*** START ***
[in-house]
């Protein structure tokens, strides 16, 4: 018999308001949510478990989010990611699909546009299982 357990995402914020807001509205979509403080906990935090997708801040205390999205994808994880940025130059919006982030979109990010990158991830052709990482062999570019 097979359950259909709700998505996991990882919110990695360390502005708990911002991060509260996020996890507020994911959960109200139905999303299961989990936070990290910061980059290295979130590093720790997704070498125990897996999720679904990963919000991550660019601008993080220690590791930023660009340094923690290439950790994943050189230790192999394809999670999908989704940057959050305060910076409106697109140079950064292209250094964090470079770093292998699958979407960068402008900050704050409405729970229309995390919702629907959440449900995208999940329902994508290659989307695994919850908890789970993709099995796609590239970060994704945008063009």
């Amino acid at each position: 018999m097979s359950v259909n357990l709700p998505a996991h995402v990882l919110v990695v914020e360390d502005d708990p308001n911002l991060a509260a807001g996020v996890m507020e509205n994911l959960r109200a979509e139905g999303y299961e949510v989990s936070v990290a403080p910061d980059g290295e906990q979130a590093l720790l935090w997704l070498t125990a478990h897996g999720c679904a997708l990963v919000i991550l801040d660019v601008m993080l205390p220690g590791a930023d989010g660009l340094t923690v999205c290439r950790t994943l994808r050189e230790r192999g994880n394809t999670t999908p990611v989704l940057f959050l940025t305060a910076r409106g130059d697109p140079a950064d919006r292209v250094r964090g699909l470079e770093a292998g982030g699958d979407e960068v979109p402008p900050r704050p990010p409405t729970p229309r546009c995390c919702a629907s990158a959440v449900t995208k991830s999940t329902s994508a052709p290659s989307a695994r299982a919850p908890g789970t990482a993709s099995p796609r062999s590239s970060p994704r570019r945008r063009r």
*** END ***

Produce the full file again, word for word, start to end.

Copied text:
[in-house]
């Protein structure tokens, strides 16, 4: 018999308001949510478990989010990611699909546009299982 357990995402914020807001509205979509403080906990935090997708801040205390999205994808994880940025130059919006982030979109990010990158991830052709990482062999570019 097979359950259909709700998505996991990882919110990695360390502005708990911002991060509260996020996890507020994911959960109200139905999303299961989990936070990290910061980059290295979130590093720790997704070498125990897996999720679904990963919000991550660019601008993080220690590791930023660009340094923690290439950790994943050189230790192999394809999670999908989704940057959050305060910076409106697109140079950064292209250094964090470079770093292998699958979407960068402008900050704050409405729970229309995390919702629907959440449900995208999940329902994508290659989307695994919850908890789970993709099995796609590239970060994704945008063009």
């Amino acid at each position: 018999m097979s359950v259909n357990l709700p998505a996991h995402v990882l919110v990695v914020e360390d502005d708990p308001n911002l991060a509260a807001g996020v996890m507020e509205n994911l959960r109200a979509e139905g999303y299961e949510v989990s936070v990290a403080p910061d980059g290295e906990q979130a590093l720790l935090w997704l070498t125990a478990h897996g999720c679904a997708l990963v919000i991550l801040d660019v601008m993080l205390p220690g590791a930023d989010g660009l340094t923690v999205c290439r950790t994943l994808r050189e230790r192999g994880n394809t999670t999908p990611v989704l940057f959050l940025t305060a910076r409106g130059d697109p140079a950064d919006r292209v250094r964090g699909l470079e770093a292998g982030g699958d979407e960068v979109p402008p900050r704050p990010p409405t729970p229309r546009c995390c919702a629907s990158a959440v449900t995208k991830s999940t329902s994508a052709p290659s989307a695994r299982a919850p908890g789970t990482a993709s099995p796609r062999s590239s970060p994704r570019r945008r063009r």